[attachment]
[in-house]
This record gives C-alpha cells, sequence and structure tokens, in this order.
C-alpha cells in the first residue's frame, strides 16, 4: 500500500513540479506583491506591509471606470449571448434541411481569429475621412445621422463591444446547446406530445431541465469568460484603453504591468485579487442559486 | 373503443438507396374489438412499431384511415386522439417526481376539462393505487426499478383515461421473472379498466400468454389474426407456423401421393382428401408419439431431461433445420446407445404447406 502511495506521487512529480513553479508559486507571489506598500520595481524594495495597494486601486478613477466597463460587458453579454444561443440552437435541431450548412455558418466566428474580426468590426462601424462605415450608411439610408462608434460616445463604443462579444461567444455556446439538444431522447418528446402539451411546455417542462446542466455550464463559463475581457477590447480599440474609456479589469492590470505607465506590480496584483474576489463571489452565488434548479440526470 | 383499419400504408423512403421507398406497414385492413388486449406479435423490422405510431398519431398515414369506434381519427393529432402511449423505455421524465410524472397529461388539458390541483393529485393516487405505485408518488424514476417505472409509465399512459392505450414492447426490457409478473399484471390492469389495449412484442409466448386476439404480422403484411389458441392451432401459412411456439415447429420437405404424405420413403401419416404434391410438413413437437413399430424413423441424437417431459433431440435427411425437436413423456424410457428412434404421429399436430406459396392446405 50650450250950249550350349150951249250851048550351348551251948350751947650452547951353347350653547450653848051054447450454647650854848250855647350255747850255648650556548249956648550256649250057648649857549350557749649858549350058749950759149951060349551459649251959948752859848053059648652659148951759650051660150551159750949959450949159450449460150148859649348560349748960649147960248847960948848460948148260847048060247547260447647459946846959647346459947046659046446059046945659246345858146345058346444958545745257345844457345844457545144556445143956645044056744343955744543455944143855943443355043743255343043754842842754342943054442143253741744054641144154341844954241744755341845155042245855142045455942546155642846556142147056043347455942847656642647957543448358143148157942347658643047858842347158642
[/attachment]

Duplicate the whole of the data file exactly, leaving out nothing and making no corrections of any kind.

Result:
[in-house]
This record gives C-alpha cells, sequence and structure tokens, in this order.
C-alpha cells in the first residue's frame, strides 16, 4: 500500500513540479506583491506591509471606470449571448434541411481569429475621412445621422463591444446547446406530445431541465469568460484603453504591468485579487442559486 | 373503443438507396374489438412499431384511415386522439417526481376539462393505487426499478383515461421473472379498466400468454389474426407456423401421393382428401408419439431431461433445420446407445404447406 502511495506521487512529480513553479508559486507571489506598500520595481524594495495597494486601486478613477466597463460587458453579454444561443440552437435541431450548412455558418466566428474580426468590426462601424462605415450608411439610408462608434460616445463604443462579444461567444455556446439538444431522447418528446402539451411546455417542462446542466455550464463559463475581457477590447480599440474609456479589469492590470505607465506590480496584483474576489463571489452565488434548479440526470 | 383499419400504408423512403421507398406497414385492413388486449406479435423490422405510431398519431398515414369506434381519427393529432402511449423505455421524465410524472397529461388539458390541483393529485393516487405505485408518488424514476417505472409509465399512459392505450414492447426490457409478473399484471390492469389495449412484442409466448386476439404480422403484411389458441392451432401459412411456439415447429420437405404424405420413403401419416404434391410438413413437437413399430424413423441424437417431459433431440435427411425437436413423456424410457428412434404421429399436430406459396392446405 50650450250950249550350349150951249250851048550351348551251948350751947650452547951353347350653547450653848051054447450454647650854848250855647350255747850255648650556548249956648550256649250057648649857549350557749649858549350058749950759149951060349551459649251959948752859848053059648652659148951759650051660150551159750949959450949159450449460150148859649348560349748960649147960248847960948848460948148260847048060247547260447647459946846959647346459947046659046446059046945659246345858146345058346444958545745257345844457345844457545144556445143956645044056744343955744543455944143855943443355043743255343043754842842754342943054442143253741744054641144154341844954241744755341845155042245855142045455942546155642846556142147056043347455942847656642647957543448358143148157942347658643047858842347158642